Until recently, possibly as a result of Trump’s rebuke of him, Maness did not explicitly tie himself to Trump. Perhaps as a product of his polling doldrums, he recently has begun to reverse that, attempting to link himself to Trump but by way of conceptualizing the top of the ticket as the anti-Democrat nominee Hillary Clinton, an opponent that must be neutralized at any cost. This shattered whatever illusions principled conservatives had about him, which likely has caused them to continue shuffling away from him, to Fleming’s disproportionate benefit.

The creep upwards of Fleming exacerbates the situation encountered by the only two big movers between polls, both in the direction not to their likings. One possibility the explains both Kennedy’s and Campbell’s significant falls is that they served as placeholders for survey respondents of Republican and Democrat sympathies, respectively, given their name recognition. Now that the election looms fewer than seven weeks away, voters have begun an active parsing process and some have shifted into the undecided camp from the placeholders, which also would explain the counterintuitive result that found nearly twice as many undecided respondents in this poll than in the previous one.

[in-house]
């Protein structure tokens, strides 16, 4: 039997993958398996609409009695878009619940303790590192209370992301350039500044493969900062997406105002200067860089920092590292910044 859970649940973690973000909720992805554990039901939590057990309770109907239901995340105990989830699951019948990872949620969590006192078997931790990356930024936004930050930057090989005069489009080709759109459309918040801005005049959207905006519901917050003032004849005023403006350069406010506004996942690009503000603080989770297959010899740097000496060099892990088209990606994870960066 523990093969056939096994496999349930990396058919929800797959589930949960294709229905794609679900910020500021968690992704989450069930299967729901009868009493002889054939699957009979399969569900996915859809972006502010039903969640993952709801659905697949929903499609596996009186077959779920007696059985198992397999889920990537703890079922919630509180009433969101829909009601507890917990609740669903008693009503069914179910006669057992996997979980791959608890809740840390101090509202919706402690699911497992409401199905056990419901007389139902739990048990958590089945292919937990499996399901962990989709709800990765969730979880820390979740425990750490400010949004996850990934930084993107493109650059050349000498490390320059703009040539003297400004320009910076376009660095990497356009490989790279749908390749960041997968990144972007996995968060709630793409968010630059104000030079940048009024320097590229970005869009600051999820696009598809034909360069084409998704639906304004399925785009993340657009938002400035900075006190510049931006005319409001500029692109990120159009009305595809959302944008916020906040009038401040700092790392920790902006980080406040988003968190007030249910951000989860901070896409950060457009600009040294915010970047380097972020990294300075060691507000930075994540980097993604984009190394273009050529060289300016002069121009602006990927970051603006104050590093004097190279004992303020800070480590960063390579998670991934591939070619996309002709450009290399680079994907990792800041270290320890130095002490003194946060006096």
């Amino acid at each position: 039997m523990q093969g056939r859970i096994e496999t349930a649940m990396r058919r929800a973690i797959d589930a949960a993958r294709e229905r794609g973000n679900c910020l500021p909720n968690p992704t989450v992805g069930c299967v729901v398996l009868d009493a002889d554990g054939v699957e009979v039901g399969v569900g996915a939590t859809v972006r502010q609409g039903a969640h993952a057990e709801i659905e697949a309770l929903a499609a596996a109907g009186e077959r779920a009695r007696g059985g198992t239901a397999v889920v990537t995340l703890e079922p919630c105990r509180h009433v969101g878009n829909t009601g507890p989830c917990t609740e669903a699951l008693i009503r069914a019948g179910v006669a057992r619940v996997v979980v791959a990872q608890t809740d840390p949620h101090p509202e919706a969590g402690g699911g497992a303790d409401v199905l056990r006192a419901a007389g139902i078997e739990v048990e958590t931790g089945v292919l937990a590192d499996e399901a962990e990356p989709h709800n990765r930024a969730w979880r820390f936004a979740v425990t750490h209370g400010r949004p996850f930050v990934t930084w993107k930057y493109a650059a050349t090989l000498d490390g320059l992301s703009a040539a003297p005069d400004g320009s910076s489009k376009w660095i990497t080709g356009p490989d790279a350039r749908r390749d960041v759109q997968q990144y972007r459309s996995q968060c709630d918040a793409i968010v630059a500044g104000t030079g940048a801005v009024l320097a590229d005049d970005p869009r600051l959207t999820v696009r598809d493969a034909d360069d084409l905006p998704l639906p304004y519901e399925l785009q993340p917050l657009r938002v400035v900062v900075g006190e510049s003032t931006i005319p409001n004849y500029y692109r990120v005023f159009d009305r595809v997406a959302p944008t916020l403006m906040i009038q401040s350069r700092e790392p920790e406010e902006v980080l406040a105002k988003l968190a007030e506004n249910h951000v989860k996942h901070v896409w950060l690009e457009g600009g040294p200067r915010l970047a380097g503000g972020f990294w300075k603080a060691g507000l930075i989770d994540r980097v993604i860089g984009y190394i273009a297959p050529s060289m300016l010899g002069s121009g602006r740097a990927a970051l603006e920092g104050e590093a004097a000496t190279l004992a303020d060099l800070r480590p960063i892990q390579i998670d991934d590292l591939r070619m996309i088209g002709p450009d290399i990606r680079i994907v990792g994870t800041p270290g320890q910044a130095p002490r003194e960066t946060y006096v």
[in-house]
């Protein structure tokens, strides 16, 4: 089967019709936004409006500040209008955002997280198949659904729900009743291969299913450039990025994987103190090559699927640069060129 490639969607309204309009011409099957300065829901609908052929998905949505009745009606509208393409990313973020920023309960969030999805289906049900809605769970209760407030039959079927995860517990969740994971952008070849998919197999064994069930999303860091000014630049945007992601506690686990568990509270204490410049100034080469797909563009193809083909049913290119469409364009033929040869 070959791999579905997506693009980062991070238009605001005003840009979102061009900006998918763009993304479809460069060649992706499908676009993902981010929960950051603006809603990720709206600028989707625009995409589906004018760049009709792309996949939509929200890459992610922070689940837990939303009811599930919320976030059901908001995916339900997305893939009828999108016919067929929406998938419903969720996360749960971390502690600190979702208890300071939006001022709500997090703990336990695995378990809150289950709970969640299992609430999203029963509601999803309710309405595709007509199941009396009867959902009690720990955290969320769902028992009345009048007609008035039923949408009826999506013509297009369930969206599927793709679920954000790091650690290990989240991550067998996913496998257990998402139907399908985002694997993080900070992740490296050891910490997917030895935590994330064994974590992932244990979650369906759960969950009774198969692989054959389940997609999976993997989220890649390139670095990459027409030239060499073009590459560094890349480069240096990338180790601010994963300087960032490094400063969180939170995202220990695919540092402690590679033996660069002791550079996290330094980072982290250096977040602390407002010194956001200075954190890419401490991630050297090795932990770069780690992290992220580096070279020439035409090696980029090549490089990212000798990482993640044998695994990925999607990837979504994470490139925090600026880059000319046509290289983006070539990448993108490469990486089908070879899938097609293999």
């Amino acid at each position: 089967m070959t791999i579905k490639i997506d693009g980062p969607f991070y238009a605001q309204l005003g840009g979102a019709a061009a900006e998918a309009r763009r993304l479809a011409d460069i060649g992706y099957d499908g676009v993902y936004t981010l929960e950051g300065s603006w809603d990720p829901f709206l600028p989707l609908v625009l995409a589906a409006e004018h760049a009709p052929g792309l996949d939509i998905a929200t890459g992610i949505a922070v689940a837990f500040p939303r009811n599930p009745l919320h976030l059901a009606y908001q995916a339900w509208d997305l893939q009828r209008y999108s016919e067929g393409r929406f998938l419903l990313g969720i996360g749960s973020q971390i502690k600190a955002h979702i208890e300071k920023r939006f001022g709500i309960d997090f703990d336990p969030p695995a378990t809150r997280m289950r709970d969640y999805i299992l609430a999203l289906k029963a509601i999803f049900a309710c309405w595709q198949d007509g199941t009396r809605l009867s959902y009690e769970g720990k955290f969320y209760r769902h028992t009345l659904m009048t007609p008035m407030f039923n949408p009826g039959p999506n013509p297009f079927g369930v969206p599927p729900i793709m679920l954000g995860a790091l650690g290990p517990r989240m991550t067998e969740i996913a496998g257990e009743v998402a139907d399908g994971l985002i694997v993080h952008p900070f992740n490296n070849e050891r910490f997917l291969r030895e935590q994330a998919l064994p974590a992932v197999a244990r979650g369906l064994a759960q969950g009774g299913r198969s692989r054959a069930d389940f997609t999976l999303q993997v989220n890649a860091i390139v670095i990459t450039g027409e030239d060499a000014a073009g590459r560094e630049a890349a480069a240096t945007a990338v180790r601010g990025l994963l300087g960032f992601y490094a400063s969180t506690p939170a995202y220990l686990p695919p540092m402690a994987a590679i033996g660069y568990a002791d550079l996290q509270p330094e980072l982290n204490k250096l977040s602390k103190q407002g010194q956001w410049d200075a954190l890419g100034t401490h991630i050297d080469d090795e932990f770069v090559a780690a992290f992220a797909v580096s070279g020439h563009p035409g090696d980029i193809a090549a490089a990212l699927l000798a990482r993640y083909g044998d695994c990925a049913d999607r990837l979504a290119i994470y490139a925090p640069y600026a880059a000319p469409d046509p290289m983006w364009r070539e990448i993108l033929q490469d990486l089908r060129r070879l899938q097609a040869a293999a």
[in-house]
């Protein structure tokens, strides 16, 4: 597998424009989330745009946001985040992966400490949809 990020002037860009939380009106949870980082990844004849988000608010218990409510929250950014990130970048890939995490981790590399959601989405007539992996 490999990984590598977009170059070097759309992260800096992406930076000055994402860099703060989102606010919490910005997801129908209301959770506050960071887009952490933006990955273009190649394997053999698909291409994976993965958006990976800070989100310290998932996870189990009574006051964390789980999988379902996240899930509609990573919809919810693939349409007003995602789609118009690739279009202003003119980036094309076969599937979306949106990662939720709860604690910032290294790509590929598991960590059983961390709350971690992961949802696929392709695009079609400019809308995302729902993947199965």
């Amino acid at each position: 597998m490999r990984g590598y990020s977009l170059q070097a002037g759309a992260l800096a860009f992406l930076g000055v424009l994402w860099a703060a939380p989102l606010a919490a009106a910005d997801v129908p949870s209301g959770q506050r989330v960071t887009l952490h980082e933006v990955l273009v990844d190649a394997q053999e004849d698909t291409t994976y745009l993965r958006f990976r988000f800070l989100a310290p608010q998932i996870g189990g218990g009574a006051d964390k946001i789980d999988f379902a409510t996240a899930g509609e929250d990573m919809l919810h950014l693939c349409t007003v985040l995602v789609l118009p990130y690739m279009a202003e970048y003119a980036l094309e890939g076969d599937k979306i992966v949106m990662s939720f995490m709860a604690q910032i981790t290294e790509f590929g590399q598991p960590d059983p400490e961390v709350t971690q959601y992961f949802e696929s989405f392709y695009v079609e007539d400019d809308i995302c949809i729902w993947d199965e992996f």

To confirm this, internal data from each about the undecided group would have to be analyzed. Of particular interest would be the composition by partisanship and by race of this category. For example, one theory floated about Campbell’s fall asserts an endorsement by New Orleans Mayor Mitch Landrieu of Fayard galvanized black support for her at Campbell’s expense. If in analyzing the internal numbers this shows a drop in black support for Campbell roughly offset by an increase among blacks calling themselves undecided, then the active parsing theory makes more sense than the endorsement theory, even if part of the parsing process includes digesting a Landrieu endorsement. If not, it could be that Campbell’s trying to walk a fine line of grabbing populist white support by trying to distance himself from the nationally-oriented Democrats backing Fayard by such things as refusing to acknowledge support for Clinton – an essential embrace for many blacks to consider voting for him – may cost him a place in the runoff.